They say a cat has nine lives - Norman from Ashford certainly does. His owners thought he'd died but then he returned from the dead.
Students at a Hampshire school have launched a teddy bear into space as part of a physics outreach project with Southampton University.
Two rare leopard cubs have been born at the Wildlife Heritage Foundation in Kent and Meridian's viewers have been invited to name them.
Portsmouth FC have launched their new shirt in a press conference on board HMS Warrior.
Hundreds of fluffy cygnets are beginning to hatch at Abbotsbury Swannery in Dorset after the first baby swan was born earlier today.
The swannery is the only place in the world where visitors can walk through a colony of mute swans, see cygnets hatching and participate in mass feedings.
Swanherds noticed the first signs of hatching when a female swan, or pen, became restless and began hovering over the nest, allowing the emerging cygnet more room to peck its way out of the egg.
Another expectant mother was recently bereaved when her mate died in a territorial dispute. Swanherds put up a fence to protect her nest and were astonished when a neighbouring male, or cob, swam downstream and "adopted" her eggs as his own.
Deputy Swanherd Steve Groves said: "Even though he is not the father of these eggs, he is behaving like he is, which is very odd - I have not seen anything like this in nearly 25 years of this work.
"This behaviour seems to go against what scientists call the ‘selfish gene’, where you would expect a cob to kill young that don’t belong to him.
"Staying true to the old adage that swans mate for life, we believe she will stay paired with him, and next year he will be able to father his own cygnets with her."
It's a question that has been the cause of much debate. Was King Arthur a real historical figure or a myth? According to medieval history, he led Britons to repel saxon invaders in the 5th & 6th centuries. His story complete with knights, dragons and magic has developed over the centuries.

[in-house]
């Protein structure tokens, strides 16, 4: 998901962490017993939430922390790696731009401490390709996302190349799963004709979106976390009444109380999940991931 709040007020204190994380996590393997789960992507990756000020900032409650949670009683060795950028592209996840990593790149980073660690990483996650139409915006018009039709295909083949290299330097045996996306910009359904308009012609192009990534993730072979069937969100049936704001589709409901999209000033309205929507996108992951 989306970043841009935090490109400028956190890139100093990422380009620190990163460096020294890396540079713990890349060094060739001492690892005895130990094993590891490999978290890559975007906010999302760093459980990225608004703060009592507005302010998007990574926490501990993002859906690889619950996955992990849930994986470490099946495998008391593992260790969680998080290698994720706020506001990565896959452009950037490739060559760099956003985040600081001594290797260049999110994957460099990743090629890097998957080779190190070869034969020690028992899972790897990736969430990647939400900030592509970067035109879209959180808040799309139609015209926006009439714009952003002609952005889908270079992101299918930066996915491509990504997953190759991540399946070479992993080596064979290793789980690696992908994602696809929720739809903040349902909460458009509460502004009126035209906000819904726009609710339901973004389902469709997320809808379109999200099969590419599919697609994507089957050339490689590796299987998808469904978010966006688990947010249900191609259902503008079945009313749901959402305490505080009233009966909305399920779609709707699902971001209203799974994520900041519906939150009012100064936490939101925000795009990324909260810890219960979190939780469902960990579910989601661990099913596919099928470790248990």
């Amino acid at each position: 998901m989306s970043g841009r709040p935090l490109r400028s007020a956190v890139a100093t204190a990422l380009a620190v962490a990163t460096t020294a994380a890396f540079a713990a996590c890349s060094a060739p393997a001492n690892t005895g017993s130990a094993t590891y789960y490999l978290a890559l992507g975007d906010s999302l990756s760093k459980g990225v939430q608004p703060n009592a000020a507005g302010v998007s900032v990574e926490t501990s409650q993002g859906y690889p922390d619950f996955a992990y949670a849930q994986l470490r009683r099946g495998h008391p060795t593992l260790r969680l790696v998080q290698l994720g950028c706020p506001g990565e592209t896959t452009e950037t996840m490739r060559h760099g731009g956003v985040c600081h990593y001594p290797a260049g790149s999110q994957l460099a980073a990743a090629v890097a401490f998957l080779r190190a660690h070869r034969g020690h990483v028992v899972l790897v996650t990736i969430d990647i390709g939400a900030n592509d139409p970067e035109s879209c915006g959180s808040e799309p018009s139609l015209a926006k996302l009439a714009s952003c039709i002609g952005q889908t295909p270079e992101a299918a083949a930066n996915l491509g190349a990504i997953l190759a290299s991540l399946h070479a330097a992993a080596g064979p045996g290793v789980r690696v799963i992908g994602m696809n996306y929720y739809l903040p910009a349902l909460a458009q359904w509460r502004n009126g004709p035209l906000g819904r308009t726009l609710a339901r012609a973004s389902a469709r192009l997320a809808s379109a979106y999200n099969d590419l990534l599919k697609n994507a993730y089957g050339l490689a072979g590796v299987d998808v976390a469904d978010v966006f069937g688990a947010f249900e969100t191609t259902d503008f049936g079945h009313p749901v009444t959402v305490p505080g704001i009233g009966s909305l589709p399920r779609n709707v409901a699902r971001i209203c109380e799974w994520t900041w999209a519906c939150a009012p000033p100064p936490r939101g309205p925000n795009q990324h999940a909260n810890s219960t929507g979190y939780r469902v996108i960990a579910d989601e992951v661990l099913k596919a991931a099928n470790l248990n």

Now historians have established the first written mention of the legendary King came through work done in Oxfordshire. Penny Silvester reports.
– Councillor David Thompson, Aylesbury
It is wonderful that Aylesbury’s peregrine falcons have successfully bred again this year. It is so exciting for people walking through the town centre to look up and get a sight of the birds.”
The first peregrine falcon chick of the year for Aylesbury appeared this week after several days of anticipation amongst fans.
A family of peregrine falcons — a protected species — are currently residing on a nesting platform at the top of Buckinghamshire County Council’s County Hall.
The female falcon laid two eggs between 25 March and 5 April, and this week the first egg hatched. It will be five to six weeks until the chick begins to fly.
Unfortunately, it is unlikely there will be a second falcon chick this spring as the hatching should have occurred by now.
The peregrines are being monitored by Aylesbury Vale District Council’s biodiversity team via web cameras at the nesting platform. Since the birds of prey returned to Aylesbury earlier this year, more than 10,000 hits have been recorded on the council’s website.
Anyone can view the live footage of images from the platform here and the council is hoping to arrange some watch point events to help people get the best possible view of the peregrine family.
Three of the four eggs laid by the peregrines at Chichester Cathedral have now hatched and people can watch the parents tending to their young, live on camera. The first two chicks hatched during last Friday after 32 days of incubation, with the third chick hatching the following day.
Peregrine falcons are the fastest animal in the world, reaching speeds of around 180 mph. The fastest peregrine was recorded in the Guinness Book of Records reaching 217mph.
Click video. The Brighton Festival gets underway this weekend. And when you think of the Festival you think of music, dance, drama and comedy. What you perhaps don't think of is Brighton's sewers! Fred has gone underground to investigate.
Meerkats at Port Lympne Wild Animal Park in Kent are taking part in a theme for May Day. A colourful pole feeder has been placed in their enclosure as an alternative way for them to get hold of their tasty snacks.
Now, it's all been a bit of a mystery. How did a flock of sheep turn up on their own, in a village in Sussex? Yes, the animals - all fifty of them - were found wandering around Chiddingly (pronounced Chidding-lie) near Lewes. So were they dumped, or had they escaped?
Well, it's all been a bit woolly, until now! Malcolm Shaw has the story.